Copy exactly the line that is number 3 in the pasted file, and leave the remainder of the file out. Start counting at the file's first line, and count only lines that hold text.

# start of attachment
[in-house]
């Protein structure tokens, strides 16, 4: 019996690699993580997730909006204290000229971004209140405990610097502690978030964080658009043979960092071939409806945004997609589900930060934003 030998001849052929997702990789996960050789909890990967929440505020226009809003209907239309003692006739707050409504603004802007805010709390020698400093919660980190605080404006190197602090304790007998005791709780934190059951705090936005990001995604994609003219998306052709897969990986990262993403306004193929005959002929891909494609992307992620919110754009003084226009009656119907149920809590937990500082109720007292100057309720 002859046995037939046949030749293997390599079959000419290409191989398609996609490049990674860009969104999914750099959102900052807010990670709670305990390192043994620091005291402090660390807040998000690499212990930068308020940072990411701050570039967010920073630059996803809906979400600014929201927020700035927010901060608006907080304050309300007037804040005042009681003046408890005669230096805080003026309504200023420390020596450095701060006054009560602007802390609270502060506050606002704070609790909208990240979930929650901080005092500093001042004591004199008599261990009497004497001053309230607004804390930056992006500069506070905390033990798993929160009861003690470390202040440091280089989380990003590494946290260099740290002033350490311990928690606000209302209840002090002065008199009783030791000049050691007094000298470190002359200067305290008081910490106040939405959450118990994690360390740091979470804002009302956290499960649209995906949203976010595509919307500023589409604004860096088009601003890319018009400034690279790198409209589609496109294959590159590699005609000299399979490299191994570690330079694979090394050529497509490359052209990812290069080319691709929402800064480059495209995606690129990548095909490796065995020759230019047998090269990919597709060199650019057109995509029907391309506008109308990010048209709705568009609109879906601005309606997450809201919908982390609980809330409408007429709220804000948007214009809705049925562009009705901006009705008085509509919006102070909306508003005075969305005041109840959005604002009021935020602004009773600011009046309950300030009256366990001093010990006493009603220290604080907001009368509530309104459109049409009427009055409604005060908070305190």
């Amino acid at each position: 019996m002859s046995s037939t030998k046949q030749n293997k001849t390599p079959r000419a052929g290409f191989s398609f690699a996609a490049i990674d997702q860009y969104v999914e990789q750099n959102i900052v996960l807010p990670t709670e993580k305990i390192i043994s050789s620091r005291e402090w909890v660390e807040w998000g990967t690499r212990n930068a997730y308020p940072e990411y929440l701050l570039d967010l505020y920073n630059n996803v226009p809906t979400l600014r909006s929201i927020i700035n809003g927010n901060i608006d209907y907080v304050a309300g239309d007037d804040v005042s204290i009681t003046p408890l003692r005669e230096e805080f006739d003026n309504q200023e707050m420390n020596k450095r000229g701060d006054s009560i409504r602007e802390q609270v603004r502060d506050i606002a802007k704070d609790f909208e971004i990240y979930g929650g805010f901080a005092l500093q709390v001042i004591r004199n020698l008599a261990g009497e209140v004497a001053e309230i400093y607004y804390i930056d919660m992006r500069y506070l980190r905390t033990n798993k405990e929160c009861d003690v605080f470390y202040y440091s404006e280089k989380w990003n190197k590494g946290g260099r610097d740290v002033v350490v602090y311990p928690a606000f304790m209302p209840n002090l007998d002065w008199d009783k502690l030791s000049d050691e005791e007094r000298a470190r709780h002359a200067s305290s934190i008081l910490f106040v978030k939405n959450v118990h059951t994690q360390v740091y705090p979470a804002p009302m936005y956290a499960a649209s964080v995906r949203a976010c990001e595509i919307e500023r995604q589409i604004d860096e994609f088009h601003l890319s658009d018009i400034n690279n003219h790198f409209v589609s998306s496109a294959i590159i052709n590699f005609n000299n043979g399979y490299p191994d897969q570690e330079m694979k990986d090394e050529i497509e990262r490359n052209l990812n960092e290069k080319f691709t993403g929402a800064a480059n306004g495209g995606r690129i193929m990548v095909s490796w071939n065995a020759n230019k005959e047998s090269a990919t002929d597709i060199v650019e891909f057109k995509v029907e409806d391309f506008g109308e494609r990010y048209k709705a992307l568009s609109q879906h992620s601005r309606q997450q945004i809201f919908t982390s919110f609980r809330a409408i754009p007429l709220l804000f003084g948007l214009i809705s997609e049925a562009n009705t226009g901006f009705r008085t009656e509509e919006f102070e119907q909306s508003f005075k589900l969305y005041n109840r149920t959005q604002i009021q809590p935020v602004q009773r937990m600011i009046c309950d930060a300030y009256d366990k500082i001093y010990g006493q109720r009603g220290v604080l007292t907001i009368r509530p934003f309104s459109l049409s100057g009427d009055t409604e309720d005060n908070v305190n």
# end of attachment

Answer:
């Amino acid at each position: 019996m002859s046995s037939t030998k046949q030749n293997k001849t390599p079959r000419a052929g290409f191989s398609f690699a996609a490049i990674d997702q860009y969104v999914e990789q750099n959102i900052v996960l807010p990670t709670e993580k305990i390192i043994s050789s620091r005291e402090w909890v660390e807040w998000g990967t690499r212990n930068a997730y308020p940072e990411y929440l701050l570039d967010l505020y920073n630059n996803v226009p809906t979400l600014r909006s929201i927020i700035n809003g927010n901060i608006d209907y907080v304050a309300g239309d007037d804040v005042s204290i009681t003046p408890l003692r005669e230096e805080f006739d003026n309504q200023e707050m420390n020596k450095r000229g701060d006054s009560i409504r602007e802390q609270v603004r502060d506050i606002a802007k704070d609790f909208e971004i990240y979930g929650g805010f901080a005092l500093q709390v001042i004591r004199n020698l008599a261990g009497e209140v004497a001053e309230i400093y607004y804390i930056d919660m992006r500069y506070l980190r905390t033990n798993k405990e929160c009861d003690v605080f470390y202040y440091s404006e280089k989380w990003n190197k590494g946290g260099r610097d740290v002033v350490v602090y311990p928690a606000f304790m209302p209840n002090l007998d002065w008199d009783k502690l030791s000049d050691e005791e007094r000298a470190r709780h002359a200067s305290s934190i008081l910490f106040v978030k939405n959450v118990h059951t994690q360390v740091y705090p979470a804002p009302m936005y956290a499960a649209s964080v995906r949203a976010c990001e595509i919307e500023r995604q589409i604004d860096e994609f088009h601003l890319s658009d018009i400034n690279n003219h790198f409209v589609s998306s496109a294959i590159i052709n590699f005609n000299n043979g399979y490299p191994d897969q570690e330079m694979k990986d090394e050529i497509e990262r490359n052209l990812n960092e290069k080319f691709t993403g929402a800064a480059n306004g495209g995606r690129i193929m990548v095909s490796w071939n065995a020759n230019k005959e047998s090269a990919t002929d597709i060199v650019e891909f057109k995509v029907e409806d391309f506008g109308e494609r990010y048209k709705a992307l568009s609109q879906h992620s601005r309606q997450q945004i809201f919908t982390s919110f609980r809330a409408i754009p007429l709220l804000f003084g948007l214009i809705s997609e049925a562009n009705t226009g901006f009705r008085t009656e509509e919006f102070e119907q909306s508003f005075k589900l969305y005041n109840r149920t959005q604002i009021q809590p935020v602004q009773r937990m600011i009046c309950d930060a300030y009256d366990k500082i001093y010990g006493q109720r009603g220290v604080l007292t907001i009368r509530p934003f309104s459109l049409s100057g009427d009055t409604e309720d005060n908070v305190n």